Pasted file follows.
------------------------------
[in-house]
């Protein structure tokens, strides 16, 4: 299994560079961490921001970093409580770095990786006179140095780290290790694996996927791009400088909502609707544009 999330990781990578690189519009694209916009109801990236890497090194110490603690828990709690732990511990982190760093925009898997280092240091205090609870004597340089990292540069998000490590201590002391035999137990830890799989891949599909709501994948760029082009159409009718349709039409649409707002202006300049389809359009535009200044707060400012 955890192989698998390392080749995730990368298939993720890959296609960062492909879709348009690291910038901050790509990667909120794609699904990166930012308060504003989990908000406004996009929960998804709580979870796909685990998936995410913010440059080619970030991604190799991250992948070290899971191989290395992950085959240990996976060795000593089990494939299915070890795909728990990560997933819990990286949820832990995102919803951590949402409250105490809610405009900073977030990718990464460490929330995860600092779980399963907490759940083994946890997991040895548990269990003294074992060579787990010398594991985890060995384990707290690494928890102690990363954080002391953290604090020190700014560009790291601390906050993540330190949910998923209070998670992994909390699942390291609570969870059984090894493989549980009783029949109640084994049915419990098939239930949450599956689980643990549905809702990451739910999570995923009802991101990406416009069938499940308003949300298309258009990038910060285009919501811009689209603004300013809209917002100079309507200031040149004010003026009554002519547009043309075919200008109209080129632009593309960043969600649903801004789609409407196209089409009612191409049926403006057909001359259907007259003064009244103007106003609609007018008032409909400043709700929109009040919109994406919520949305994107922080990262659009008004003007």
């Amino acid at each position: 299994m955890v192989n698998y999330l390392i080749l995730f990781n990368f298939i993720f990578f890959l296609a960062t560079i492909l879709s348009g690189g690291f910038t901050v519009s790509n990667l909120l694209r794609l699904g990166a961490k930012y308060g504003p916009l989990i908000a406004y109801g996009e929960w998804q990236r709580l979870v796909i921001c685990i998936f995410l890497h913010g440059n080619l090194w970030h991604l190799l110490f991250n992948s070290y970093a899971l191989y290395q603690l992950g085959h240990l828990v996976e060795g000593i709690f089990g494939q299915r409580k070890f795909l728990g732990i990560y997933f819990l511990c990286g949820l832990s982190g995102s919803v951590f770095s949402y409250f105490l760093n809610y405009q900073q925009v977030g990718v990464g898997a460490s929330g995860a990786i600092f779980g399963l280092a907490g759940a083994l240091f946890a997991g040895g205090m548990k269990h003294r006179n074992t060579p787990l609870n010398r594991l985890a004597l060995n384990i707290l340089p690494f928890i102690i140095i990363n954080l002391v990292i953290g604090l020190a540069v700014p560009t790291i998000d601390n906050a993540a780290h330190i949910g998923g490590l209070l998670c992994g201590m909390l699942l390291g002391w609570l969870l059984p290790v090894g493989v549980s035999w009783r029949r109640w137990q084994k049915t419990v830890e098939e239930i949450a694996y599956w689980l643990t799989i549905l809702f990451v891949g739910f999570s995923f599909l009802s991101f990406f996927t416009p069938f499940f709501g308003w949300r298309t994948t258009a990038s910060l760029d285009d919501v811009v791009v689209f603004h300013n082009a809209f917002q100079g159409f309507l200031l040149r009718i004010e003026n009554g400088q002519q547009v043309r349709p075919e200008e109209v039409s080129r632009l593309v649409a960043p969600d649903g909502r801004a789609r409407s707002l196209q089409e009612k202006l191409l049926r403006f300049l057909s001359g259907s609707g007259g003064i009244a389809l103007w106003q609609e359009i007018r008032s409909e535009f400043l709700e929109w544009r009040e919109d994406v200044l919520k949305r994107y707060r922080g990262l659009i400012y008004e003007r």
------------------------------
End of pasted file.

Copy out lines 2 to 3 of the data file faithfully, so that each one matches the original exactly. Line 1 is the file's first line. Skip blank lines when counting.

């Protein structure tokens, strides 16, 4: 299994560079961490921001970093409580770095990786006179140095780290290790694996996927791009400088909502609707544009 999330990781990578690189519009694209916009109801990236890497090194110490603690828990709690732990511990982190760093925009898997280092240091205090609870004597340089990292540069998000490590201590002391035999137990830890799989891949599909709501994948760029082009159409009718349709039409649409707002202006300049389809359009535009200044707060400012 955890192989698998390392080749995730990368298939993720890959296609960062492909879709348009690291910038901050790509990667909120794609699904990166930012308060504003989990908000406004996009929960998804709580979870796909685990998936995410913010440059080619970030991604190799991250992948070290899971191989290395992950085959240990996976060795000593089990494939299915070890795909728990990560997933819990990286949820832990995102919803951590949402409250105490809610405009900073977030990718990464460490929330995860600092779980399963907490759940083994946890997991040895548990269990003294074992060579787990010398594991985890060995384990707290690494928890102690990363954080002391953290604090020190700014560009790291601390906050993540330190949910998923209070998670992994909390699942390291609570969870059984090894493989549980009783029949109640084994049915419990098939239930949450599956689980643990549905809702990451739910999570995923009802991101990406416009069938499940308003949300298309258009990038910060285009919501811009689209603004300013809209917002100079309507200031040149004010003026009554002519547009043309075919200008109209080129632009593309960043969600649903801004789609409407196209089409009612191409049926403006057909001359259907007259003064009244103007106003609609007018008032409909400043709700929109009040919109994406919520949305994107922080990262659009008004003007």
């Amino acid at each position: 299994m955890v192989n698998y999330l390392i080749l995730f990781n990368f298939i993720f990578f890959l296609a960062t560079i492909l879709s348009g690189g690291f910038t901050v519009s790509n990667l909120l694209r794609l699904g990166a961490k930012y308060g504003p916009l989990i908000a406004y109801g996009e929960w998804q990236r709580l979870v796909i921001c685990i998936f995410l890497h913010g440059n080619l090194w970030h991604l190799l110490f991250n992948s070290y970093a899971l191989y290395q603690l992950g085959h240990l828990v996976e060795g000593i709690f089990g494939q299915r409580k070890f795909l728990g732990i990560y997933f819990l511990c990286g949820l832990s982190g995102s919803v951590f770095s949402y409250f105490l760093n809610y405009q900073q925009v977030g990718v990464g898997a460490s929330g995860a990786i600092f779980g399963l280092a907490g759940a083994l240091f946890a997991g040895g205090m548990k269990h003294r006179n074992t060579p787990l609870n010398r594991l985890a004597l060995n384990i707290l340089p690494f928890i102690i140095i990363n954080l002391v990292i953290g604090l020190a540069v700014p560009t790291i998000d601390n906050a993540a780290h330190i949910g998923g490590l209070l998670c992994g201590m909390l699942l390291g002391w609570l969870l059984p290790v090894g493989v549980s035999w009783r029949r109640w137990q084994k049915t419990v830890e098939e239930i949450a694996y599956w689980l643990t799989i549905l809702f990451v891949g739910f999570s995923f599909l009802s991101f990406f996927t416009p069938f499940f709501g308003w949300r298309t994948t258009a990038s910060l760029d285009d919501v811009v791009v689209f603004h300013n082009a809209f917002q100079g159409f309507l200031l040149r009718i004010e003026n009554g400088q002519q547009v043309r349709p075919e200008e109209v039409s080129r632009l593309v649409a960043p969600d649903g909502r801004a789609r409407s707002l196209q089409e009612k202006l191409l049926r403006f300049l057909s001359g259907s609707g007259g003064i009244a389809l103007w106003q609609e359009i007018r008032s409909e535009f400043l709700e929109w544009r009040e919109d994406v200044l919520k949305r994107y707060r922080g990262l659009i400012y008004e003007r």